Atlantis Computing thinks that as cheap as storage has become, it’s still too expensive. Its goal is to suck as much of that cost out of your IT infrastructure as possible. First it offered software that CEO Bernard Harguindeguy says cuts the storage requirement for desktop virtualization implementations by up to 90 percent. The ILIO Diskless VDI software does so by compressing the data and using local desktop storage to shoulder the burden.
“Hadoop requires a lot of storage very close to the compute resource, we think we solve that problem,” he said. Running it on server RAM lets you virtualize Hadoop and run multiple copies on the same server sharing RAM as the primary storage, Atlantis CEO Bernard Harquindeguy told me in a recent interview.
“We focus on applications that need massive storage and high performance. The first was virtual desktop deployments which used to require a lot of expensive storage to deploy a desktop that works well. We removed up to 90 percent or more of that need for external storage by running the applications on RAM inside the desktops and now we’re doing it in the server,” he said.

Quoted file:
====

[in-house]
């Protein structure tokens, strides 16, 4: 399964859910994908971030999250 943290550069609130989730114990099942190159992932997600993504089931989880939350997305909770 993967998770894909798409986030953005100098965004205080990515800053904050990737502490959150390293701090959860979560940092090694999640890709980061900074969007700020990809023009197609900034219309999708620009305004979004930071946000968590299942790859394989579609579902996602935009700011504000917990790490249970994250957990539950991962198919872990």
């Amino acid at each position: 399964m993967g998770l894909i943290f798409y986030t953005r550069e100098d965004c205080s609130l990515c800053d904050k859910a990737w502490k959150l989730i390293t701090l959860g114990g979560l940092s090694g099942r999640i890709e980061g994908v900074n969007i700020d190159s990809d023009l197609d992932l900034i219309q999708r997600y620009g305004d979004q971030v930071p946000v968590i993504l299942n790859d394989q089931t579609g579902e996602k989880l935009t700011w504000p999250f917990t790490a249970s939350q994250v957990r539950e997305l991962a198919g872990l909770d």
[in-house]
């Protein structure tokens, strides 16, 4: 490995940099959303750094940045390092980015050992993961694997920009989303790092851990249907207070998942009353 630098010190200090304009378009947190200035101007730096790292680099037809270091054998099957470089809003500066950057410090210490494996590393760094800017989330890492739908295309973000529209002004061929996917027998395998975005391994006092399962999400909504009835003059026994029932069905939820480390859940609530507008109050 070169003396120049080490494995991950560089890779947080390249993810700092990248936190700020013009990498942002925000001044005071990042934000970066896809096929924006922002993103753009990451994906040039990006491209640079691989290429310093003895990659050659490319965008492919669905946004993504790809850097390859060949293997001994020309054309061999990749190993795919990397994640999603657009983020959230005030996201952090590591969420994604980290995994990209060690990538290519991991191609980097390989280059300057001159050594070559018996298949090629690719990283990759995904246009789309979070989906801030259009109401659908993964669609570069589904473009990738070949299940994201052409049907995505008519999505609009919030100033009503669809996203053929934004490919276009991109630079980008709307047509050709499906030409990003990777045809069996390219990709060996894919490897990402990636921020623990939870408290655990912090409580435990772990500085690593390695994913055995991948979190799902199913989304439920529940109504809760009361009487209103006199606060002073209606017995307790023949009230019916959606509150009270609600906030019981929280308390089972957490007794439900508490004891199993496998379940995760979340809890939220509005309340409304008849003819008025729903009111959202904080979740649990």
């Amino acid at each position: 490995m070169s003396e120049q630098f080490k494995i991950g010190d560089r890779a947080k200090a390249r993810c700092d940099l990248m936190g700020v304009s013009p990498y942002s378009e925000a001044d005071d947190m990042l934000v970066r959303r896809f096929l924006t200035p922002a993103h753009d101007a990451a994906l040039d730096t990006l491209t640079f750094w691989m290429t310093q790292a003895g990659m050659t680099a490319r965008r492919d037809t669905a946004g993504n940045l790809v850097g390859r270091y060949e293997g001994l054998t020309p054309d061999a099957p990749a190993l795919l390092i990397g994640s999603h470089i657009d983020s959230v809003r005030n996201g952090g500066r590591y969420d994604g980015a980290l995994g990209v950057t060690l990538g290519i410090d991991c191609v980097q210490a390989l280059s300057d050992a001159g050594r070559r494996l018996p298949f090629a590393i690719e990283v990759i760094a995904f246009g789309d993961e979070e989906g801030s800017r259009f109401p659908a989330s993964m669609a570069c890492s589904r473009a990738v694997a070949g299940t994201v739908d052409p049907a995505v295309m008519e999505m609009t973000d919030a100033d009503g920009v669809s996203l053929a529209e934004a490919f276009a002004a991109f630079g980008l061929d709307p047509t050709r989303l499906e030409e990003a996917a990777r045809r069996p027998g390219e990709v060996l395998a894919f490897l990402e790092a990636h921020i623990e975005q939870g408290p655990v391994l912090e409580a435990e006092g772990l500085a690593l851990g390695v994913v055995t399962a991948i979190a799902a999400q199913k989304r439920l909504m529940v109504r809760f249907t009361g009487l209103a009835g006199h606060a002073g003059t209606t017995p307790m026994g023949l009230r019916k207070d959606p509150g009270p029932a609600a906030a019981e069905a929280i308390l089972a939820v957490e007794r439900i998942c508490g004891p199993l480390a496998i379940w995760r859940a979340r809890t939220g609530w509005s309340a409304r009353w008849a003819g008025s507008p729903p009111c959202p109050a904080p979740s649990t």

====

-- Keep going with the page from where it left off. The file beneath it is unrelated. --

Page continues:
Most data centers have enough RAM to fit this model, in his view. “Servers in modern-day data centers typically have 256G of RAM in the box,” he said. However, fast-movers in the hyperscale world such as Facebook, have moved to all-flash storage in their servers.
By virtue of its VDI product, Atlantis already has a toe hold in some very blue-chip customers– banking giant JPMorganChase which fields 70,000 VDI seats uses Atlantis’ earlier product, for example.
Harguindeguy and team sport enterprise IT mojo. While he was general manager of Novell’s Enterprise Division as it grew into a $145-million business. His top execs come from VMware, Citrix and NetAPP.
Mountain View, Calif.-based Atlantis most recently raised $10 million in Series C funding from Cisco Systems, Partech International and El Dorado Ventures.
As the economy continues to sputter, IT departments that keep trying to wring as much performance as possible out of their existing infrastructure might find technologies like those from Atlantis appealing.